DeFi hacks are worse than ever, report Chainalysis and PeckShield

But given the wealth amassed by a number of ransomware gangs in recent years, it may not be long before attackers bring in their own AI experts, said prominent cybersecurity authority Mikko Hyppönen.

Some of these groups have so much money — or rather, bitcoin — that they could now potentially compete with legitimate security firms for AI and machine learning talent, according to Hyppönen, the company’s research director. cybersecurity WithSecure.

The Conti ransomware gang withdrew $182 million in ransom payments in 2021, according to blockchain data platform Chainalysis. Leaked Conti talks suggest the band may have invested some of their share in a costly ‘zero day’ vulnerabilities and hiring penetration testers.

“We have already seen [ransomware groups] hire pen testers to break into networks to figure out how to deploy ransomware. The next step will be that they start hiring ML and AI experts to automate their malware campaigns, Hyppönen told Protocol.

“It is not far to see that they will have the capacity to offer double or triple salaries to AI/ML experts in exchange for their passage to the dark side,” he said. “I think it’s going to happen in the near future – if I have to guess, in the next 12 to 24 months.”

If that happens, Hyppönen said, “it would be one of the biggest challenges we’re likely to face in the near future.”

AI for scaling ransomware

While catastrophic cybersecurity predictions abound, with two decades of cybercrime experience, Hyppönen is not just any predictor. He has been part of his current company, known until recently as F-Secure, since 1991 and has been researching and competing with cybercriminals since the concept’s early days.

In his view, the introduction of AI and machine learning on the attacker side would be a distinct game-changer. He’s not the only one to think so.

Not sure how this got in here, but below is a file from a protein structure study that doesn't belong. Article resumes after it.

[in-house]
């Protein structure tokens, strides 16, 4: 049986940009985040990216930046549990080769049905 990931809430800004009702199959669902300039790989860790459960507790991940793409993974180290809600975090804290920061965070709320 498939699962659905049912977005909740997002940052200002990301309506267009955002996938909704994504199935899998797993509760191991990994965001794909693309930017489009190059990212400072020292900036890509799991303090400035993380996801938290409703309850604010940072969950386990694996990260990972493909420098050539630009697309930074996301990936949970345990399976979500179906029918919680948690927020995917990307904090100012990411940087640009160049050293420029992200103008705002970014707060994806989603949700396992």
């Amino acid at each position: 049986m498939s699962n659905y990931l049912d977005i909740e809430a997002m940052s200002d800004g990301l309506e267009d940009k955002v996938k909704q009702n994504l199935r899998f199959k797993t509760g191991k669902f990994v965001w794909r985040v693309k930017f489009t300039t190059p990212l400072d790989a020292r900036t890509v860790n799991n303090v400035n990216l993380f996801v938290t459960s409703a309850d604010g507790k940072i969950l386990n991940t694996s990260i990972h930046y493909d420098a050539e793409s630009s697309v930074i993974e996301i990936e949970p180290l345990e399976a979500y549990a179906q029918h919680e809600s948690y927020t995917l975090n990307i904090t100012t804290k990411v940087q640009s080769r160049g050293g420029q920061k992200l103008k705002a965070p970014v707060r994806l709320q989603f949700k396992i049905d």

When it comes to ransomware, for example, automating large parts of the process could mean an even greater acceleration of attacks, said Mark Driver, research vice president at Gartner.

Currently, ransomware attacks are often highly tailored to the individual target, making attacks harder to scale, Driver said. Even still, the number of ransomware attacks doubled year-on-year in 2021, SonicWall reported — and ransomware is also growing in popularity. The percentage of affected organizations that agreed to pay a ransom jumped to 58% in 2021, from 34% the previous year, Proofpoint reported.

However, if attackers could automate ransomware using AI and machine learning, it would allow them to attack an even wider range of targets, according to Driver. This could include smaller organizations, or even individuals.

“It’s not worth their effort if it takes them hours and hours to do it manually. But if they can automate it, absolutely,” Driver said. In the end, “it’s terrifying”.

The prediction that AI is coming in massive numbers in cybercrime isn’t new, but it has yet to manifest itself, Hyppönen said. This is most likely because the ability to compete with deep-pocketed enterprise technology vendors to attract needed talent has always been a constraint in the past.

The huge success of ransomware gangs in 2021, mostly Russian-affiliated groups, seems to have changed that, according to Hyppönen. Chainalysis reports that it tracked ransomware payments totaling $602 million in 2021, led by Conti’s $182 million. The ransomware group that hit the Colonial Pipeline, DarkSide, earned $82 million last year, and three other groups made more than $30 million this year alone, according to Chainalysis.